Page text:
Death happens at the most inopportune time. With a blink of an eye, life changes forever. That’s been on my mind, and the column pretty much wrote itself.
The trauma of sudden death jolts every single one of us in a community. Someone told me that a couple hours before a recent car-pedestrian accident, she was talking to the child. Now, he’s deceased.
Tragic youth death — accidental death at any age for that matter — and school violence takes its toll. There’s not a lot of sense to make of it, and it leaves you feeling vulnerable wherever you go. You hug your kids a bit tighter; tell your grandkids how much you love them and make the phone call to someone you’ve forgotten recently.
Your thoughts lift up those involved, and you praise our police officers, first responders and grief support teams that jump into action using their training.
Sometimes trauma and suffering lingers far longer, also forcing you to take notice of your fragility as a human being.
People robbed of living a full life by cancer or any other illness require hours and hours of loving effort by professionals, families and friends. It doesn’t always end prettily. It’s exhausting, and until you’ve walked in those shoes, indescribable.
Two teenage boys lost their mom recently to cancer. She had kept the positive attitude, but complications shortened her life. I became acquainted with her and herloving husband years ago when they were starting their family. Recently, I ran into them at a grocery store where I could see strain on their faces. Time was drawing near, and each extra day together was being counted as a blessing.
That ugly, angry question, “Why me?” does no good if but for a few minutes of self-pity.
The peaceful death of an elderly person who has lived out life well encourages us all to relish in the happy memories.
Death is final. The hurt is dreadful, and it never gets any easier, although in time more bearable. Losing parents, children and siblings close huge chapters in our lives.
And then comes Monday morning. The funeral is over, family members have scattered and job responsibilities that have been left unfinished beckon. It is the hardest, perhaps loneliest roller coaster ride of it all.
Regaining your normalcy, if there ever is to be such a state again, takes a whole community gently helping you through.
That is where the good-hearted people begin to fill the gaps. They literally come out of the woodwork in honor of the deceased. It is a way for them to grieve purposefully, and by osmosis, hope for a better tomorrow springs forth a little at a time.
Life is about staying attentive to what is immediately in front of you. A simple walk on a new route, or forcing yourself to attend your regular monthly lunch with former co-workers lifts your spirits. The grieving process has to be played out in order to reach higher ground.
You find your own unique way to sooth your soul, and often it surprises you how just one person sent at the very right time into your life can nudge you forward on a day that appears miserable with no way out. You don’t want to go on, but you have no other choice.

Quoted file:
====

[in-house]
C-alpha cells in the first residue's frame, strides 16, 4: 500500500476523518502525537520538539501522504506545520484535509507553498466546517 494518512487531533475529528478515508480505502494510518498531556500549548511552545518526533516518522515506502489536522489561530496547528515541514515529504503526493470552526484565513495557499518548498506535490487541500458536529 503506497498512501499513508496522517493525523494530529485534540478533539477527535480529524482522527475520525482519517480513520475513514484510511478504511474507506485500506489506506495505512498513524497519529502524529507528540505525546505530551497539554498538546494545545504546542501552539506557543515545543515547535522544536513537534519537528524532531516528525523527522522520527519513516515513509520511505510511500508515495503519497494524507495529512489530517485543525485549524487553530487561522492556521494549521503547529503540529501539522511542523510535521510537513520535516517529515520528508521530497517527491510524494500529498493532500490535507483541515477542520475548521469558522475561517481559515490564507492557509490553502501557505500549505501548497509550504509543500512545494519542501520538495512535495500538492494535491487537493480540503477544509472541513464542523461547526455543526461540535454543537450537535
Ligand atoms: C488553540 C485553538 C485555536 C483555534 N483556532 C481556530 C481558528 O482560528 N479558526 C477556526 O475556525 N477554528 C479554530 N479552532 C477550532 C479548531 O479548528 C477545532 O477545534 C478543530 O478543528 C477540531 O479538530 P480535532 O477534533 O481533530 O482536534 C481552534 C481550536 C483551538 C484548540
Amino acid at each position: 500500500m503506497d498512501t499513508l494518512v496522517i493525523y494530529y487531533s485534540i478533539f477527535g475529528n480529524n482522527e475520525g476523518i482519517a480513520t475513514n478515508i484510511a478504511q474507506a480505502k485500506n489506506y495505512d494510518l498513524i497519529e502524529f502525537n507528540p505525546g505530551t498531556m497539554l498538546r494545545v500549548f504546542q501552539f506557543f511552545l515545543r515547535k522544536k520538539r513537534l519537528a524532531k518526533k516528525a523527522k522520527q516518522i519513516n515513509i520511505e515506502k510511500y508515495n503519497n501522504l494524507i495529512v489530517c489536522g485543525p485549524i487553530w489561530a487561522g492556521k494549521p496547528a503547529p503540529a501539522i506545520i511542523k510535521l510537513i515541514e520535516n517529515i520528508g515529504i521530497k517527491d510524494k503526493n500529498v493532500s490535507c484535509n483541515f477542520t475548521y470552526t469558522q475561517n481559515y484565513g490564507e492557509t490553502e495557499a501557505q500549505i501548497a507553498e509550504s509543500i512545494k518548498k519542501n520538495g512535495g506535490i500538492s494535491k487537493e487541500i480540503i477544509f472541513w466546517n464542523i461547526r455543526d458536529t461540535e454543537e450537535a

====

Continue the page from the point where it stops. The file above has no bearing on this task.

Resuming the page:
An opportunity to help others stands out in the local newspaper, and it is made to order for you. Then in other cases, a new baby is born and the cycle of life continues. A little one brings happiness and refocuses the dynamics of the family circle.
In my active teaching days I lost far too many students, and it continues. I feel for the parents in each case robbed of their child, but also, I realize that they are cherishing the bright memories that they are fortunate enough to have had. I know I do. I will never forget each one, especially the image that comes back to me of a particular face in the classroom laughing, furrowed brow studying and asking the one impossible question I could not answer.
Many folks take up volunteering bringing joy and help to others whether it is through a church, service club or agency. You hear them say how the rewards come in equal proportion to their giving. It’s great for staying healthy, too.
Looking around the area there is an abundant need for volunteers in the fire department, ambulance crew, Meals on Wheels, Faith in Action or the Office of the Aging.
School systems would be appreciative of volunteers who can give a little one-on-one tender loving to children who are struggling. A local hospice facility provides a way for you to find comfort in helping others at a most difficult transitional period.
People often feel that they are isolated in small communities far from a city with its myriad of activities. If you really look a little harder, you would find book groups at area libraries, craft classes and computer support groups there as well. Historical societies not only have programs, but they might have a need for an extra pair of hands.
Support groups and wellness groups through churches and hospitals are regularly held for people with specific requirements.
Our life on earth is but for a fleeting moment. Lean on your personal source of strength and guidance.
Reach out and help someone else struggling after loss. You may never know how much it means. And remember, it is not necessary to receive a thank you. Just be there.